Cave Of Antiparos

Antiparos Cave is situated just 8 km from Antiparos town (Chora). It is also called the Cave of Agios Ioannis church.

Antiparos Cave is very large, and extends at several levels.

Its maximum depth is about 85 meters, it has a length of 89 meters and its maximum width is almost 60 meters.

Inscriptions on the walls of the cave mark are proof of the many prominent visitors of the cave dating back to the Neolithic period. A few of those visitors include: Alexander the Great, King Otto, the marquis de Nointe (ambassador of France) and the lyric poet Archilochus of Paros.

Originally the Cave of Agios Ioannis was used to provide shelter and was later used as a worship place for the goddess Artemis.

Stalactites and stalagmites in the cave, which change form according to the inspiration and imagination of the each visitor. It is located 171 meters above sea level, is precipitous, and its interior temperature in wintertime is at about 15 degrees Celsius (59 degrees fahrenheit). It has an area of approximately 5,600 square metres. Its maximum depth reaches about 85 metres and the descent takes place easily and securely, by a cement staircase made up of 411 steps.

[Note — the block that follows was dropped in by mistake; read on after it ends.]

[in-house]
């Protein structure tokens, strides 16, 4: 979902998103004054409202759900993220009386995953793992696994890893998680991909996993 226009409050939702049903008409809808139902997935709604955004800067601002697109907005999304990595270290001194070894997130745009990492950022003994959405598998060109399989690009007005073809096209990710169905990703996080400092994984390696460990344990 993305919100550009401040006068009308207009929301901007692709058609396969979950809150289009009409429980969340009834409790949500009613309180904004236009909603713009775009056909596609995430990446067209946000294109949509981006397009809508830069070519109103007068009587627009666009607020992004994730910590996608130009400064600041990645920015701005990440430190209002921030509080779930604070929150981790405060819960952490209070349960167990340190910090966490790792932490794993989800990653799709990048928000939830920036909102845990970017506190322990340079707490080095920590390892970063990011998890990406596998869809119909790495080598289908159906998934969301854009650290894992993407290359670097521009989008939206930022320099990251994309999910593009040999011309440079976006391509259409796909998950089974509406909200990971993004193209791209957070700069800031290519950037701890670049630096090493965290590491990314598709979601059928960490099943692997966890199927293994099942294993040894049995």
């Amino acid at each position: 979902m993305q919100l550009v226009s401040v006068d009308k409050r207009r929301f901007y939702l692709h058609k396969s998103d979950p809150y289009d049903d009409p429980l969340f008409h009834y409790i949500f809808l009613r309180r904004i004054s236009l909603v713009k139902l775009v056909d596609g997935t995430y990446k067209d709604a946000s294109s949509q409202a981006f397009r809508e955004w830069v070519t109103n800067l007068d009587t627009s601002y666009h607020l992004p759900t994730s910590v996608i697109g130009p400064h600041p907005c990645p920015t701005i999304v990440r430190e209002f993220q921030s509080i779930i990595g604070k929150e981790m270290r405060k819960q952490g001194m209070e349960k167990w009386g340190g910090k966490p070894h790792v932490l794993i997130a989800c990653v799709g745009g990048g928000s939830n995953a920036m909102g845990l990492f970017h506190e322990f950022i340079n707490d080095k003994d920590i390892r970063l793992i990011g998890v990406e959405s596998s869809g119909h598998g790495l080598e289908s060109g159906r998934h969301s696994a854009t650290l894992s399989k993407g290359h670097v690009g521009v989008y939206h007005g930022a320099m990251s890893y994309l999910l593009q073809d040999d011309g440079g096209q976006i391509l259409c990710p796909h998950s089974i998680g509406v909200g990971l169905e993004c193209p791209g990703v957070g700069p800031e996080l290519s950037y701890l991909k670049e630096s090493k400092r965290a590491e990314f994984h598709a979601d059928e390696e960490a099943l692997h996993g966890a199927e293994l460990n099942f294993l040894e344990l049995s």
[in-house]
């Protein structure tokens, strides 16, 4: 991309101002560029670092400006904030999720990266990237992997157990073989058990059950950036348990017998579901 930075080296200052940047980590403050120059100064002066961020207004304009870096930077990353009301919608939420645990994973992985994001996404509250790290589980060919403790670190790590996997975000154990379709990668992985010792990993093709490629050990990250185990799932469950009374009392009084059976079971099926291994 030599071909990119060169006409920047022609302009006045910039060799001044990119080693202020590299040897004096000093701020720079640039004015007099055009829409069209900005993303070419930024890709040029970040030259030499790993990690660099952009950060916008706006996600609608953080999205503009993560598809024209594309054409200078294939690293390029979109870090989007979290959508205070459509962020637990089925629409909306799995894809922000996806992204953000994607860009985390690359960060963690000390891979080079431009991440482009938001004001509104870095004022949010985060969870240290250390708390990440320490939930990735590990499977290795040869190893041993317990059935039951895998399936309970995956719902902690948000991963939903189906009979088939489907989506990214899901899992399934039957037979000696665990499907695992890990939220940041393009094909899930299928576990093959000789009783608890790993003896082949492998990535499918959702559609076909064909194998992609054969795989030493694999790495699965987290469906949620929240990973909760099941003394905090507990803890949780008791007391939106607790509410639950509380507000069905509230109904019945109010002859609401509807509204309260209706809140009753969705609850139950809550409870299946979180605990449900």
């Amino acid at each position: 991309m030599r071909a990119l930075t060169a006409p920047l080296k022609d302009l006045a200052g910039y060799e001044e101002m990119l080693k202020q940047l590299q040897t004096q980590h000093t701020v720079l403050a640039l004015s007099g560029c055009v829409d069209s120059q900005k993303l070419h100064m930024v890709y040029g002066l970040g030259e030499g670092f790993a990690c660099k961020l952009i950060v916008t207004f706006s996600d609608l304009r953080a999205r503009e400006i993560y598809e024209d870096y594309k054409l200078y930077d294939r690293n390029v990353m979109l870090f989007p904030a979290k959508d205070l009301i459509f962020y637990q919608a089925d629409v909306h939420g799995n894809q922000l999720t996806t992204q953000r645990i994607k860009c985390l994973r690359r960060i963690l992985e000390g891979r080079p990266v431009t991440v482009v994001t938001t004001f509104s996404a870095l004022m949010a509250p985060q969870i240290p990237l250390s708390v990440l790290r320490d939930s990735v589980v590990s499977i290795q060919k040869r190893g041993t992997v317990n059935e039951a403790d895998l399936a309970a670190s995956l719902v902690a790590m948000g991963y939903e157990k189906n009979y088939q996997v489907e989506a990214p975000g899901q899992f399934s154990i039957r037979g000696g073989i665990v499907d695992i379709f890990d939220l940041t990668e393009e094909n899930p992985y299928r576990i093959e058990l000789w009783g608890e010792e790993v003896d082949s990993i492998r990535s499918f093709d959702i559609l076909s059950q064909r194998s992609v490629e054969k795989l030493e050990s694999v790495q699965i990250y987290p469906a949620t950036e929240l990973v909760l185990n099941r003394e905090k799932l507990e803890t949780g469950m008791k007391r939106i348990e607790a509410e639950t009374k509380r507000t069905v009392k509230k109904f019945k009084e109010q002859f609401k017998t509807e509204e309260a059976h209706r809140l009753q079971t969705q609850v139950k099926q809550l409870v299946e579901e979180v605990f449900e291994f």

The Cave is divided into the ‘Antechamber’ and three additional halls: ‘The Chamber of the Stone Waterfalls’; ‘The Chamber of the Cathedral’; and, ‘The Royal Chamber’.

The huge stalagmite found at the entrance is 45 million years old, the most ancient in Europe, and is called ‘The Huge Central Column’.

‘The Royal Chamber’ was ‘christened’ as such on account of the visit paid there by King Otto and Queen Amalia. Its adornment is not impressive, but it is commanding nonetheless.

The two picturesque little churches at the entrance are named Agios Ioannis (Ai Yiannis) Spiliotis and Zoodohos Pigi.

The lyric poet Archilochus of Paros is said to have left an inscription in the cave. In 1673, marquis de Nointel, French ambassador to the Ottoman Empire visited the cave for three days with numerous companions and celebrated mass on Christmas Day in it. Later, visitors who carved their names include Lord Byron and the first king of Greece, Otto.

During the German occupation, part of the cave was destroyed.

At the entrance of the cave the beautiful church of Agios Ioannis Spiliotis was build.

On the eve of and the day of Ai Yiannis—on 7 and 8 of May, respectively—a celebration is held with local food and drinks.

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